(Emphasis added.) And, Section 3.12 gave Walsh the right to “withhold amounts otherwise due under this Agreement ․ to cover [Walsh's] reasonable estimate of any costs or liability [it] has incurred or may incur for which [Insite] may be responsible.”

Once Insite failed to timely cure its defaults, Walsh became entitled to take a number of additional remedial actions at Insite's expense. Section 8.1 of the subcontract provided Insite with 72 hours to “commence and continue satisfactory correction of [its] default[s].” 9 After 72 hours, Section 8.1 allowed Walsh to

(i) supply ․ workers and ․ materials, equipment and other facilities as the Contractor deems necessary for the completion of Subcontractor's Work ․ and charge the cost thereof to the Subcontractor ․ (ii) contract with ․ additional contractors to perform ․ the Subcontractor's Work ․ and charge the cost thereof to the Subcontractor; and/or (iii) withhold payment of any moneys due the Subcontractor pending corrective action ․

As a result of these provisions, when Walsh accused Insite of defaulting on the contract on December 30, 2011, Walsh was entitled to immediately begin withholding progress payments from Insite. It could use the withheld funds to pay Insite's suppliers and laborers directly, and could apply the funds to cover costs and liabilities reasonably related to Insite's defaults. Once Insite failed to timely cure its defaults, Walsh could additionally invoke the remedies found at Section 8.1 of the subcontract. Thus, the subcontract gave Walsh the right to use the progress payments to cure Insite's defaults and complete Insite's work.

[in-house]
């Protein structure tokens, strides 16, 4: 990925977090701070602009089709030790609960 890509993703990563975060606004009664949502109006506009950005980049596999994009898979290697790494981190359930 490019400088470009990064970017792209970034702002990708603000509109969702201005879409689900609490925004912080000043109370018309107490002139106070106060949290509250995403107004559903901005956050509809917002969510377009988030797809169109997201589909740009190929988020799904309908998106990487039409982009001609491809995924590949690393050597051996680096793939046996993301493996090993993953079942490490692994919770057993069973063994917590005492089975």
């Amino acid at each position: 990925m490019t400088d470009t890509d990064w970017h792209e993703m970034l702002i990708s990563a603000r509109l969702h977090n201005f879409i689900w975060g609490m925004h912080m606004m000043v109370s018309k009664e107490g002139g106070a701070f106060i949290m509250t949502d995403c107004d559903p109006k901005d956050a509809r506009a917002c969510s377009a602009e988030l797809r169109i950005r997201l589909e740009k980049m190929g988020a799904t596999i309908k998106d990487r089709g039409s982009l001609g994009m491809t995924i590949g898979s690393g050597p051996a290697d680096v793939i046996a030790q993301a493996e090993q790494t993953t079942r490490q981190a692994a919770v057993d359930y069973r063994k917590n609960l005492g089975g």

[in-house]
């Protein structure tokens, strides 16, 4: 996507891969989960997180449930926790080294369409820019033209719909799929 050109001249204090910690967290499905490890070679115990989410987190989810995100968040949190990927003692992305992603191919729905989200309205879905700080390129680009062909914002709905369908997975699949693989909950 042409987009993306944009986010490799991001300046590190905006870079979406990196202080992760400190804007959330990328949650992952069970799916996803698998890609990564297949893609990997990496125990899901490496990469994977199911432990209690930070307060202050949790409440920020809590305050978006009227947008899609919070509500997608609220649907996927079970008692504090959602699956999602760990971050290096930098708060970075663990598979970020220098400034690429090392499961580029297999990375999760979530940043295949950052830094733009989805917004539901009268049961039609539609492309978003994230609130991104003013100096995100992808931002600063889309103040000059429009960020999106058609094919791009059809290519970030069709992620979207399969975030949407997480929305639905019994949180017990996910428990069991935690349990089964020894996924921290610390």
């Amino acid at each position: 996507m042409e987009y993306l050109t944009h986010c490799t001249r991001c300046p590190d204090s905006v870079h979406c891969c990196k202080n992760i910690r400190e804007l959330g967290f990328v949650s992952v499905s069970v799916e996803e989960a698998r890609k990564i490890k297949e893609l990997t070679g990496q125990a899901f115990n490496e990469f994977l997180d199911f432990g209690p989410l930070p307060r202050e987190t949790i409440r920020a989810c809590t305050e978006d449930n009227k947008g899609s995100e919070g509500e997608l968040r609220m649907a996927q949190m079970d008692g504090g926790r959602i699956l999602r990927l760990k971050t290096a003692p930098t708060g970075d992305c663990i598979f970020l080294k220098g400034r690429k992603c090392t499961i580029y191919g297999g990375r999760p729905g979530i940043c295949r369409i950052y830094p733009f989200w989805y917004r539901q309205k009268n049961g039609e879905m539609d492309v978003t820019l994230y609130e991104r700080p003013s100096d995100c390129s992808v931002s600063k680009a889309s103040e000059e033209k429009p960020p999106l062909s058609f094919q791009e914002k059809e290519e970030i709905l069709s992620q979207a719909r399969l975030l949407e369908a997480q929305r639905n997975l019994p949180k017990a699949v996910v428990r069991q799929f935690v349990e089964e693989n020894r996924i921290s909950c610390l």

C. The Pearlman Doctrine

As a general matter, it has been widely held that a defaulting subcontractor does not have a property interest in funds withheld by a general contractor to cover cure and completion costs. This principle derives from the Supreme Court's opinion in Pearlman v. Reliance Insurance Co., a case involving the competing claims of a surety and a contractor's bankruptcy trustee to funds withheld by a project owner. 371 U.S. 132, 83 S.Ct. 232, 9 L.Ed.2d 190 (1962). The owner in Pearlman had accumulated $87,737 in retainages by the time its contractor defaulted. Id. at 134, 83 S.Ct. 232. A surety stepped in and spent over $350,000 to discharge the contractor's debts for labor and materials. Id. The surety and the contractor's bankruptcy trustee both claimed ownership of the $87,737 in withheld funds.

The Pearlman Court held that the surety owned the funds. Importantly for our purposes, the Court's holding was based on its conclusion that the project owner had a right to use the retainages to satisfy the defaulting contractor's debts to its laborers. Id. at 141, 83 S.Ct. 232. Once the surety stepped into the owner's shoes and fulfilled its obligation to cover the subcontractor's debts, the surety became subrogated to the owner's right to the funds “to the extent necessary to reimburse it” for its costs. Id. Since the surety had “paid out more than the amount of the [withheld] fund, it ha[d] a right to all of it,” and the fund thus did not become property of the defaulting contractor's bankruptcy estate. Id. at 141-42, 83 S.Ct. 232.